Last week, we noted that the Tax Foundation ranked New Jersey’s tax climate for businesses as dead last – for the seventh straight year! We mentioned a natural consequence of this was the outmigration of people, businesses and wealth to states with more attractive business climates. As it happens, we now have three data points to confirm that statement.
Helpfully, the Tax Foundation compiled a report that incorporates all three sources: the US Census Bureau and the annual United Van Lines (UVL) and U-Haul surveys. New Jersey did not fare well:
- Census Bureau: The Census Bureau report covered population change from July 2020 to July 2021. The overall US population grew by 0.1% but New Jersey’s population declined by -0.2%, ranking 39th among the states. (The data for interstate migration was not yet available, but due to its unfriendly, uncompetitive business climate, it seems highly likely that New Jersey will fare even worse in that metric).
- United Van Lines: Both the UVL and U-Haul studies are not as comprehensive as the Census study and reflect their own commercial data, but they do measure interstate migration patterns for 2021. As it has for several years running, New Jersey came in dead last: 70.5% of UVL movers were outbound. Almost a third of these outbound New Jerseyans were retirees, confirming that New Jersey is an unattractive state for retirement. And retirees take their wealth with them: More than 70% of outbound New Jerseyans had annual incomes over $100,000, and more than half over $150,000.
- U-Haul: New Jersey was 36th out of the 50 states for 2021 (actually an improvement from 48th in 2020 – no doubt reflecting a significant pandemic-related migration from New York City).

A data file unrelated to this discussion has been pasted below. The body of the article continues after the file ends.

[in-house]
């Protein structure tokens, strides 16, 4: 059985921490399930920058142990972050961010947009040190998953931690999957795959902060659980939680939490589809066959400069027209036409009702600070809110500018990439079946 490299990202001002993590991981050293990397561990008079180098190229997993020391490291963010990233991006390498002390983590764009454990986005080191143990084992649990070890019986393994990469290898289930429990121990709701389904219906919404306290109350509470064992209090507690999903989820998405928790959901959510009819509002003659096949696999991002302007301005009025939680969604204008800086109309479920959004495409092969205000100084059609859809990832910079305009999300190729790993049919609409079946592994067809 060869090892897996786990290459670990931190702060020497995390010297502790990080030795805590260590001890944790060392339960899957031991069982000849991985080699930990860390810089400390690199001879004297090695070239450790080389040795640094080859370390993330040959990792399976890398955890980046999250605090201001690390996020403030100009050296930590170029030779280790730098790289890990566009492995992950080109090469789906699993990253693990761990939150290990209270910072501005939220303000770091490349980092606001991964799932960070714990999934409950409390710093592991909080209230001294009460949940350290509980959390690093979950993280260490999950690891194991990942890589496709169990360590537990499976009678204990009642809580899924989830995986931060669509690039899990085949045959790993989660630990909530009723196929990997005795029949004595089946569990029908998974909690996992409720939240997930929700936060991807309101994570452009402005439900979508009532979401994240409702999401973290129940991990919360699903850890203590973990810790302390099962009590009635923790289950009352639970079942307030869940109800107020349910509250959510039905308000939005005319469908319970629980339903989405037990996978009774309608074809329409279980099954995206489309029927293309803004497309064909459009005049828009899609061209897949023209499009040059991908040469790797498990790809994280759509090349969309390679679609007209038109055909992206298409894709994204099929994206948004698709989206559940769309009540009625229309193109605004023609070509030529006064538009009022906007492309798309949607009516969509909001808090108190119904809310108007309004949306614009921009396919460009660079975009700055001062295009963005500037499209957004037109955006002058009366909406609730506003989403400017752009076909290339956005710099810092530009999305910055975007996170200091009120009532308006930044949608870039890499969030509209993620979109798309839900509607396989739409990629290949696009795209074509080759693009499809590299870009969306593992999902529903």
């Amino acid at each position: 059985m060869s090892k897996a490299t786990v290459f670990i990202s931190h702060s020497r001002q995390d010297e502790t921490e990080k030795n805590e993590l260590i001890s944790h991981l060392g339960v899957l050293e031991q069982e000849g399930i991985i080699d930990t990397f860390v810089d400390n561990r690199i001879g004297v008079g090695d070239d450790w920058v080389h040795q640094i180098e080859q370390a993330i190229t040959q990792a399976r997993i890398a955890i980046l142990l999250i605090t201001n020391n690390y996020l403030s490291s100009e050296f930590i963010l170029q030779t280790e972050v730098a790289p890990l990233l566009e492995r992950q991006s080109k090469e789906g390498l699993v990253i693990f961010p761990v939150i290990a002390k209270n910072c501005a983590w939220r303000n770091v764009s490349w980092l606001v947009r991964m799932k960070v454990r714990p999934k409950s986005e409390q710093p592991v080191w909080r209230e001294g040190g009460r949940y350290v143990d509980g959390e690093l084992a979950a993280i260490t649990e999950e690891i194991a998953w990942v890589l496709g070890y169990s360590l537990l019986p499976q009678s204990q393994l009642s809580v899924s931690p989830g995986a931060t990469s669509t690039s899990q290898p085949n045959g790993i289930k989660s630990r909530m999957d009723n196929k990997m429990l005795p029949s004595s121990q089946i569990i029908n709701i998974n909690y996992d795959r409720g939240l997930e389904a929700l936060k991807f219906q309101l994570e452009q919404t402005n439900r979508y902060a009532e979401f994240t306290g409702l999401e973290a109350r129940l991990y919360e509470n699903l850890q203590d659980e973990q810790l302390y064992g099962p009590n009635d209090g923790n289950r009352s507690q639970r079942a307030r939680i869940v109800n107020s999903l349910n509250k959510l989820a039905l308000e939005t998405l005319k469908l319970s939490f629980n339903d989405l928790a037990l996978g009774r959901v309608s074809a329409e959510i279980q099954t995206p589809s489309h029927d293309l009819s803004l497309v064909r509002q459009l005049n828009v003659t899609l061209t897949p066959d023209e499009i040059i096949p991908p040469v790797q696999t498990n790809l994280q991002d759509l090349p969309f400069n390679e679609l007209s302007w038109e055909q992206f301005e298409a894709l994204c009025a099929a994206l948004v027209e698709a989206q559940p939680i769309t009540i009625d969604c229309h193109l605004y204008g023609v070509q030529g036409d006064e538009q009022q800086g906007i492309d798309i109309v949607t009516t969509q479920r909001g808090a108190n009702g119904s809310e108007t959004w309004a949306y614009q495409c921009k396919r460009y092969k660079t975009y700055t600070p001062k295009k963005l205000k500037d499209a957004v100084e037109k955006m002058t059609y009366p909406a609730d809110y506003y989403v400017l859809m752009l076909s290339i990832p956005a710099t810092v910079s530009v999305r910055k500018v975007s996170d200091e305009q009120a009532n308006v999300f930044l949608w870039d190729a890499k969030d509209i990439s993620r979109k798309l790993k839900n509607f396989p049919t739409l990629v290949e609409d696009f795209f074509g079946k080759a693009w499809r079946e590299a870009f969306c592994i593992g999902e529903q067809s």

Certainly some of the outflow from New Jersey is related to the pandemic – stricter lockdown policies and a desire for less population density – but the Tax Foundation noted that the top third of the states in the Census study had an average state and local tax rate of 3.5%, while the bottom third’s was 7.3%. Taxes do matter. A lot. Especially for retirees.
Likewise, there are some striking similarities in all three studies: California, New York, Illinois and Massachusetts consistently rank at the very bottom, while Florida, Texas, South Carolina and Tennessee consistently rank at the very top. Cold to warm, yes (except California), but also higher-tax “Blue” to lower-tax “Red.”
In a large and free country like the US, people, businesses and wealth can and will move to more hospitable states, and states are in competition to attract them. New Jersey is losing that competition.
It doesn’t have to be this way. New Jersey has many outstanding attributes. Yet our status quo governor is doing nothing to arrest the outflow, ensuring that future generations of New Jerseyans will reap the bitter consequences. Does he even care?